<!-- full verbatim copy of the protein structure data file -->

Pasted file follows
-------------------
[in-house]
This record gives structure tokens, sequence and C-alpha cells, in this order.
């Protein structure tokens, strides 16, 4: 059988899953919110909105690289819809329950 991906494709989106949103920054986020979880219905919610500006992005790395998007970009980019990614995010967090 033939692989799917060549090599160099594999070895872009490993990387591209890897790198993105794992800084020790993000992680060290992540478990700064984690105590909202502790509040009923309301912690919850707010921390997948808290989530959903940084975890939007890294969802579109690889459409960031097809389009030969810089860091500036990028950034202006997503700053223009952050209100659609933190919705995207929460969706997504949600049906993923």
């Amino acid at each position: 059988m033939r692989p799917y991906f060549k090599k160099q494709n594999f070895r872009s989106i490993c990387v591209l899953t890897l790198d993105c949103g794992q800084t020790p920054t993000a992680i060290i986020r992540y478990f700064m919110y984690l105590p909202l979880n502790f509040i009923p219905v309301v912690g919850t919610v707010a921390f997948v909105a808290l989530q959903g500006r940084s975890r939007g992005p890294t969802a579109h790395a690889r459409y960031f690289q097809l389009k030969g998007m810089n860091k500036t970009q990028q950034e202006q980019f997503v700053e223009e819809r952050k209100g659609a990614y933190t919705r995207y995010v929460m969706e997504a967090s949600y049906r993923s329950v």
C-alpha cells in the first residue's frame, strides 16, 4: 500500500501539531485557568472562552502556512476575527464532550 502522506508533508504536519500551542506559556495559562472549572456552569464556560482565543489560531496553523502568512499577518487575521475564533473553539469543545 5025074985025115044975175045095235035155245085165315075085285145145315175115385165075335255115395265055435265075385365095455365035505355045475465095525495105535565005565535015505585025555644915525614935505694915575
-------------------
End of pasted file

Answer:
[in-house]
This record gives structure tokens, sequence and C-alpha cells, in this order.
């Protein structure tokens, strides 16, 4: 059988899953919110909105690289819809329950 991906494709989106949103920054986020979880219905919610500006992005790395998007970009980019990614995010967090 033939692989799917060549090599160099594999070895872009490993990387591209890897790198993105794992800084020790993000992680060290992540478990700064984690105590909202502790509040009923309301912690919850707010921390997948808290989530959903940084975890939007890294969802579109690889459409960031097809389009030969810089860091500036990028950034202006997503700053223009952050209100659609933190919705995207929460969706997504949600049906993923």
């Amino acid at each position: 059988m033939r692989p799917y991906f060549k090599k160099q494709n594999f070895r872009s989106i490993c990387v591209l899953t890897l790198d993105c949103g794992q800084t020790p920054t993000a992680i060290i986020r992540y478990f700064m919110y984690l105590p909202l979880n502790f509040i009923p219905v309301v912690g919850t919610v707010a921390f997948v909105a808290l989530q959903g500006r940084s975890r939007g992005p890294t969802a579109h790395a690889r459409y960031f690289q097809l389009k030969g998007m810089n860091k500036t970009q990028q950034e202006q980019f997503v700053e223009e819809r952050k209100g659609a990614y933190t919705r995207y995010v929460m969706e997504a967090s949600y049906r993923s329950v």
C-alpha cells in the first residue's frame, strides 16, 4: 500500500501539531485557568472562552502556512476575527464532550 502522506508533508504536519500551542506559556495559562472549572456552569464556560482565543489560531496553523502568512499577518487575521475564533473553539469543545 5025074985025115044975175045095235035155245085165315075085285145145315175115385165075335255115395265055435265075385365095455365035505355045475465095525495105535565005565535015505585025555644915525614935505694915575